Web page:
Land of the Morning Calm
North Korea Today. Edited by Robert A. Scalapino. (Pall Mall Press, 27s. 6d.) The Centre of the World : Communism and the Mind of China. By Robert S. Elegant. (Methuen, 42s.)
TOGETHER, both the books on the two halves of divided Korea provide an indispensable intro- duction to that country's affairs since 1945. There can be little doubt they will in the future stand next on the shelf to George McCune's Korea Today (1950), previously the best single volume on modern Korea.
Mr. Reeve was formerly adviser to the Prime Minister of the Republic of Korea. His useful historical account of Korea's relationship with the Celestial Empire; of the subsequent period of Japanese colonial rule, of independence, and of the war of 1950-53 leads to the story of Presi- dent Rhec's regime and its aftermath. He ends with General Park's successful struggle early last year with Colonel Kim Chong Pil, formerly head of the ROK's Central Intelligence Agency.
But as the writer makes quite clear, behind the Byzantinisms of ROK politics is a serious debate over 'the form of government suitable to the country at its present stage.' Unlike the disgusting ritual of political St. Valentine's Day massacres in Pyongyang, ROK politics really are funda- mentally about the best way eventually to achieve government by consent.
Yet all economic and political problems in South Korea come back to the artificial division of the country, with the industrialised north cut off from the agricultural south. On Rhee's rule and its inevitable collapse, Mr. Reeve is both objective and compassionate, seeing that the aged patriot's true tragedy was 'that a lifetime devoted to his country should have left so little of lasting value.' Without doubt this study will remain the standard introduction to the complex politics of the ROK for the foreseeable future. The Democratic People's Republic of Korea is probably the least known of Asian Communist States in the West, and Professor Scalapino's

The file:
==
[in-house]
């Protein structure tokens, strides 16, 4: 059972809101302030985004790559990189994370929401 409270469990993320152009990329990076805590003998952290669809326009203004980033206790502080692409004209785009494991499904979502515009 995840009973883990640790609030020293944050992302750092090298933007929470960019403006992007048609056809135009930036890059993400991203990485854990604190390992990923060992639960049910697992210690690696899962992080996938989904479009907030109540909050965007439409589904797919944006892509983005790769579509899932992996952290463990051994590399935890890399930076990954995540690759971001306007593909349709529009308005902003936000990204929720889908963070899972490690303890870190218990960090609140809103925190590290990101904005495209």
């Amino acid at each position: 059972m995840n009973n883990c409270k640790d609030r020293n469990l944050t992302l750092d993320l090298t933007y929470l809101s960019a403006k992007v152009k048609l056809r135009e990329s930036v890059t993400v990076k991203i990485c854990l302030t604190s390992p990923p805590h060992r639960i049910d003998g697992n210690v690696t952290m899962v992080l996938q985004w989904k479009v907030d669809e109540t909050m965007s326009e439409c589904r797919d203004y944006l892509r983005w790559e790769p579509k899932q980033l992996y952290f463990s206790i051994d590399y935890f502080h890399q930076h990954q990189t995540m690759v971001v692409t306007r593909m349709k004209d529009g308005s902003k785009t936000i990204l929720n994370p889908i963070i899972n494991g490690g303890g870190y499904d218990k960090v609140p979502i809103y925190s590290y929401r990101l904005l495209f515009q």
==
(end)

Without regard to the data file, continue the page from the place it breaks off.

symposium, based on last year's special North Korean issue of The China Quarterly, is long
overdue. It should be admitted immediately that Kim II Sung's 'flying horse' programme of economic development had made considerable progress since 1953. A recent Japanese observer has commented that there is a 'more intense and compelling air about North Korean reconstruc- tion than that of the Chinese.' More significantly as far as intra-bloc doctrinal disputes are concerned, a Soviet journal comments that 'Among the Socialist nations of Asia, the DPRK was first along the road to establishing Socialism.'
The detailed pieces here on NK industry and agriculture show how this regimented economic progress has been achieved. More interesting possibly are the articles on Pyongyang's domestic and foreign policy. Ever since 1953 the Korean Workers' Party has tended to look towards the CCP rather than the CPSU—Professor Glenn Paige suggests that this essentially opportunist manoeuvring is due in part to the inadequacies of the USSR's air defence effort over North Korea during the war. By the end of the 1950s there was a KWP flirtation with an agrarian system analogous to the Communes —now abandoned; and fifteen months ago we find the DPRK standing by the Chinese not only on the 'revisionist' schism but on the Indian border dispute and the Cuban missile crisis: `Peking had no stauncher public ally than Pyongyang.'